Thunderbird - useless, dead
Banshee - Iron Man is immune to his attacks
Sunfire - Iron Man is immune to his attacks

Fall of the Mutants Team
Psylocke - Iron Man is immune to her psychic attacks. Can't get off the ground to attack physically.
Longshot - A contender to replace Iceman due to the +1s his teammates would get, but essentially useless
Dazzler - Iron Man is immune to her attacks

90s and beyond
Gambit - Useless
Jubilee - Useless
Bishop - Iron Man is immune to his attacks
White Queen - Iron Man is immune to her psychic attacks. Can't get off the ground to attack physically.

Who did i forget?

*Mobile Organism Designed Only for Killing


By fnord12 | December 19, 2005, 2:25 PM | Comics | Comments (1) | Link



What more to say?

[12:47] fnord12: the Washington Post, following an interview with House Minority Leader Nancy Pelosi, reports that the Democratic Party's 2006 election issue agenda "will not include a position on Iraq."
[12:47] min1276: wow.
[12:47] min1276: their stupidity is just incredible


By fnord12 | December 19, 2005, 12:48 PM | Liberal Outrage| Link



Wolverweenie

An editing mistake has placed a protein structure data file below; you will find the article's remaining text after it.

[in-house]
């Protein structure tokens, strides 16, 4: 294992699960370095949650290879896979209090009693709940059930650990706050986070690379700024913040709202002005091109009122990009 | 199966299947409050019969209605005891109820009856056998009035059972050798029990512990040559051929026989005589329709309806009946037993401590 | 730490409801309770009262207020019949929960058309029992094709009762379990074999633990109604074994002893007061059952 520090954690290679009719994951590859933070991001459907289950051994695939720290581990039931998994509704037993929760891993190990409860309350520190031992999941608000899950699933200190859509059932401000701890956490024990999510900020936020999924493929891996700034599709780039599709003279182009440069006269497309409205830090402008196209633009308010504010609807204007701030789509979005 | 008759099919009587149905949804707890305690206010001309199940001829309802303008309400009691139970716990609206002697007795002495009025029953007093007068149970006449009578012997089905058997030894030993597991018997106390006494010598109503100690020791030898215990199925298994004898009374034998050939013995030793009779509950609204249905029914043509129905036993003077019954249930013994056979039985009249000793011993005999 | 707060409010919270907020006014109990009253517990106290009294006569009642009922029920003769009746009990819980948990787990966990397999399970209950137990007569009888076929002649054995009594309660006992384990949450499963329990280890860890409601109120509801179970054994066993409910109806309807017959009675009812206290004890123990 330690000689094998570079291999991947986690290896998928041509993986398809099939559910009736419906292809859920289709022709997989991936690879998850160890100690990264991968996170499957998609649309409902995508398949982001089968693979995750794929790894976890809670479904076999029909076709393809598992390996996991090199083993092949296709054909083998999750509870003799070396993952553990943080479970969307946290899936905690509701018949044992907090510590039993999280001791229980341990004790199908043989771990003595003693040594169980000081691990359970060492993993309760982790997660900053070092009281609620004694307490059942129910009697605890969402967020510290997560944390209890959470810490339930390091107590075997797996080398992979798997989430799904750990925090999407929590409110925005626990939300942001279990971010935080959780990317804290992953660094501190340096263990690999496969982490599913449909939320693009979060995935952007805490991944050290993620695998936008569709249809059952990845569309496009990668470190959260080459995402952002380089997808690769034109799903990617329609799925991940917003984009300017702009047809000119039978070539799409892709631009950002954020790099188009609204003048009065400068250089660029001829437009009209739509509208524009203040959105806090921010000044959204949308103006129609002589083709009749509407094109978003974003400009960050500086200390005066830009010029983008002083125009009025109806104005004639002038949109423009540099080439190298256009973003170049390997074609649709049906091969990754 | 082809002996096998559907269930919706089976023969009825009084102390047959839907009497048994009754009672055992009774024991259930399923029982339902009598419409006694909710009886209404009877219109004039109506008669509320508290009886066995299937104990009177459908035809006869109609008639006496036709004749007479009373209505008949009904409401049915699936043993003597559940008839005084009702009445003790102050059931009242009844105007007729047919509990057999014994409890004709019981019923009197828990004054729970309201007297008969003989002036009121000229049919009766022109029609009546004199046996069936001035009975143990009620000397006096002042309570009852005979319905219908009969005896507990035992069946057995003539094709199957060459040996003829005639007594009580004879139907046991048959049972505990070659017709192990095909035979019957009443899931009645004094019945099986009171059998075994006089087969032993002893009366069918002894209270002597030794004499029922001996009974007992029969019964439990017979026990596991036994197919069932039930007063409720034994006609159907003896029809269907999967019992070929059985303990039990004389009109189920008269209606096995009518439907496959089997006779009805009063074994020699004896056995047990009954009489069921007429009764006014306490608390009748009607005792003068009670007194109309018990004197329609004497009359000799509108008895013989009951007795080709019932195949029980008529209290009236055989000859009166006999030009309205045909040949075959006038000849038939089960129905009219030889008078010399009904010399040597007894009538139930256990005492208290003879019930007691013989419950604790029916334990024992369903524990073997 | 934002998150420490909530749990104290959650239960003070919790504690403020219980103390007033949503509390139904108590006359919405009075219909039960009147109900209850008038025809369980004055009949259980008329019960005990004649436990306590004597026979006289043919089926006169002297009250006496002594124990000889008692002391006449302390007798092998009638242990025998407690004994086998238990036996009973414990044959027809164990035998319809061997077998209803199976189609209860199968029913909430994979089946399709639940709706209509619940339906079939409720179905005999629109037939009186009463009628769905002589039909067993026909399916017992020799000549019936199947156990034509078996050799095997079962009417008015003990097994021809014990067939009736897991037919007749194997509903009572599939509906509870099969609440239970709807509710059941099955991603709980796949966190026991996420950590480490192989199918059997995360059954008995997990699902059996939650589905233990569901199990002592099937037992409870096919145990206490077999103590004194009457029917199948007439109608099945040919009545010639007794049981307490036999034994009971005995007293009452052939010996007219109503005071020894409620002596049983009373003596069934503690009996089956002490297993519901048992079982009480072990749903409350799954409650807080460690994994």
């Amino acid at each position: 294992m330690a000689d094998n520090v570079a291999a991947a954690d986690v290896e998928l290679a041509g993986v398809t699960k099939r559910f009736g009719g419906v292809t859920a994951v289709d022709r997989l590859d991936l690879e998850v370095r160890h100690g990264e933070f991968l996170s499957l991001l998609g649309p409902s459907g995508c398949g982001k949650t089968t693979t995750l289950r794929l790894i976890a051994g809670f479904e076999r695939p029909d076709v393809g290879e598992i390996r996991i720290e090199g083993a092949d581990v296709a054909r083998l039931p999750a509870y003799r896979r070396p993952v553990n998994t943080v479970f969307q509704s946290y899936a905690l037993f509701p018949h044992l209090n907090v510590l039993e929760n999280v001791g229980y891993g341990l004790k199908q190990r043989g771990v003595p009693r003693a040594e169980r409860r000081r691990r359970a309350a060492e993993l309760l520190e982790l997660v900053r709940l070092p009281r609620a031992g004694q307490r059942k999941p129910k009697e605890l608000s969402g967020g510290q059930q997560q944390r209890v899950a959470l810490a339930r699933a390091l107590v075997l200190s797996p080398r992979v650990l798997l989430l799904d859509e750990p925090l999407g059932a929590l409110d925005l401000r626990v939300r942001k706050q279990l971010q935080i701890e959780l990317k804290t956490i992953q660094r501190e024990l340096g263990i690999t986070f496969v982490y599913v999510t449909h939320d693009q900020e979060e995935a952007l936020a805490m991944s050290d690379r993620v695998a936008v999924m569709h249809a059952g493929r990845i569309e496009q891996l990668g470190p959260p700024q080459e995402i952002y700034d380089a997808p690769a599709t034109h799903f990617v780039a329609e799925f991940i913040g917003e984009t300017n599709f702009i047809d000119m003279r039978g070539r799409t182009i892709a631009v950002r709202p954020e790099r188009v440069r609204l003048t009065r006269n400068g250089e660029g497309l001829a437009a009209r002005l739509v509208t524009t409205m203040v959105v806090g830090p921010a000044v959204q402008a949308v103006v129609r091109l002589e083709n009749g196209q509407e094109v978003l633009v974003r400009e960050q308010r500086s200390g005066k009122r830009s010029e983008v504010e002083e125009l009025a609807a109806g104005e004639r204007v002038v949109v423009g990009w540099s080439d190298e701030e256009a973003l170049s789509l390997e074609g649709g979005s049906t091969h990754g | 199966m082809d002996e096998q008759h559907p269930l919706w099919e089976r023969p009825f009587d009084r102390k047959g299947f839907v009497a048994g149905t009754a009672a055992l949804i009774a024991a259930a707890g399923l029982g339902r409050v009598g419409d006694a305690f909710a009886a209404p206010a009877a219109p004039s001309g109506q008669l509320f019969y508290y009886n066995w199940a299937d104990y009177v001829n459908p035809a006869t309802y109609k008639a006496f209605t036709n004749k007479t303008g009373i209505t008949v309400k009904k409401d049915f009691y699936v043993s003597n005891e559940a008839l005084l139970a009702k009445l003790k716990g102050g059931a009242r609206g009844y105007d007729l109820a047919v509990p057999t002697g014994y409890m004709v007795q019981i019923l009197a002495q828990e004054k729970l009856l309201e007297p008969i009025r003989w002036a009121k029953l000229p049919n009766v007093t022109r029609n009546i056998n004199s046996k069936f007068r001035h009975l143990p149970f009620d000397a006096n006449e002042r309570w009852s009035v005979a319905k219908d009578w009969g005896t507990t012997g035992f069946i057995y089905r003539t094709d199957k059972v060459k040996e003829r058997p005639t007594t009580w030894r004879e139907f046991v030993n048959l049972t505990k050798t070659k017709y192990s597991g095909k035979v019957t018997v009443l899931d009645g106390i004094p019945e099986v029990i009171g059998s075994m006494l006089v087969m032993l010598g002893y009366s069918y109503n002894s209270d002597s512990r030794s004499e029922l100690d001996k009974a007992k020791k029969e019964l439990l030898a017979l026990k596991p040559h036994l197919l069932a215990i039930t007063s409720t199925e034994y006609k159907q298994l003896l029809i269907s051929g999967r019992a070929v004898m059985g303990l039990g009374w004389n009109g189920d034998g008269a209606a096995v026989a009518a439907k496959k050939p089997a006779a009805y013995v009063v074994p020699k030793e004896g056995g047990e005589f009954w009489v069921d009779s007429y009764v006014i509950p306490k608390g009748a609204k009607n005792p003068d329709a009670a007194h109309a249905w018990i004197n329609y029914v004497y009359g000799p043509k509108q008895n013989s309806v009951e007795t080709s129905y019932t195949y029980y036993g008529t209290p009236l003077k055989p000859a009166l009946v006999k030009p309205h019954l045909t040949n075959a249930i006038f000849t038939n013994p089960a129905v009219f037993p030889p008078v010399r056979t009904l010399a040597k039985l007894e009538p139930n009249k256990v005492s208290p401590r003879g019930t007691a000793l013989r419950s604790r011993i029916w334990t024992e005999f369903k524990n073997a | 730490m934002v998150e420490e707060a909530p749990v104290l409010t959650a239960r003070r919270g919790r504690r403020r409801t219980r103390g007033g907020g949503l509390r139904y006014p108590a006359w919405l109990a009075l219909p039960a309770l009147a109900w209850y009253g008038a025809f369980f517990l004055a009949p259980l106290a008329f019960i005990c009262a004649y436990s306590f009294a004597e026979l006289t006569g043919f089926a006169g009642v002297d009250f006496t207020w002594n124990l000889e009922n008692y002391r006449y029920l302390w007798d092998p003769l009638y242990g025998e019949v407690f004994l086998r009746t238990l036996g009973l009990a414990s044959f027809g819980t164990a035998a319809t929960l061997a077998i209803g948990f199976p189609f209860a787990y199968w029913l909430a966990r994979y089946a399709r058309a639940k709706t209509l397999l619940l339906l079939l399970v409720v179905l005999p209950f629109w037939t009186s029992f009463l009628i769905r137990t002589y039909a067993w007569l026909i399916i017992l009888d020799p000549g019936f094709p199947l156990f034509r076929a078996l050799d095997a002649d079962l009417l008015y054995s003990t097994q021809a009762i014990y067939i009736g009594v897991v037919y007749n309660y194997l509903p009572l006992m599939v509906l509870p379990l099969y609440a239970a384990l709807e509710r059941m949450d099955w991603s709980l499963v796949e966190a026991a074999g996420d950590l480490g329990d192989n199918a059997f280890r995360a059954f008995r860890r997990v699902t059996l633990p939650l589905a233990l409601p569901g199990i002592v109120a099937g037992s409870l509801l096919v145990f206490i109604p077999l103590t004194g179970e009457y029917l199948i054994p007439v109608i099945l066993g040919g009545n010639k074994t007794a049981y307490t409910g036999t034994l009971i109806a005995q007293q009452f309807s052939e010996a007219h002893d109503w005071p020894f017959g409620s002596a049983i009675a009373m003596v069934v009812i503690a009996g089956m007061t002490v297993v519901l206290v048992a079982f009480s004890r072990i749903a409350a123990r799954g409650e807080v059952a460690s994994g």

Let's establish something basic. Wolverine is a Spider-Man level hero. This isn't to say he isn't a tough guy; Spider-Man is a tough guy. Wolverine is pretty fast (Spidey's faster) and has peak human strength enhanced by adrenaline surges (Whereas Spidey can lift cars). Wolverine is very resilient, with his unbreakable skeleton and his regeneration, but we shouldn't assume that his regeneration means that he's invincible. In D&D, Trolls are considered terrifying because they regenerate 3 hit points per round. That doesn't mean they laugh off attacks; it means that after you finally knock them down you have to make some special effort to keep them down. Wolverine's regeneration is possibly better than a trolls, but not by a ton (Whereas the Hulk once rebuilt himself from a crispy skeleton in about a minute). Wolverine can be hurt, and he can be knocked out. He was knocked out a bunch of times in Secret Wars when he was fighting higher level villians than he was used to with the X-Men.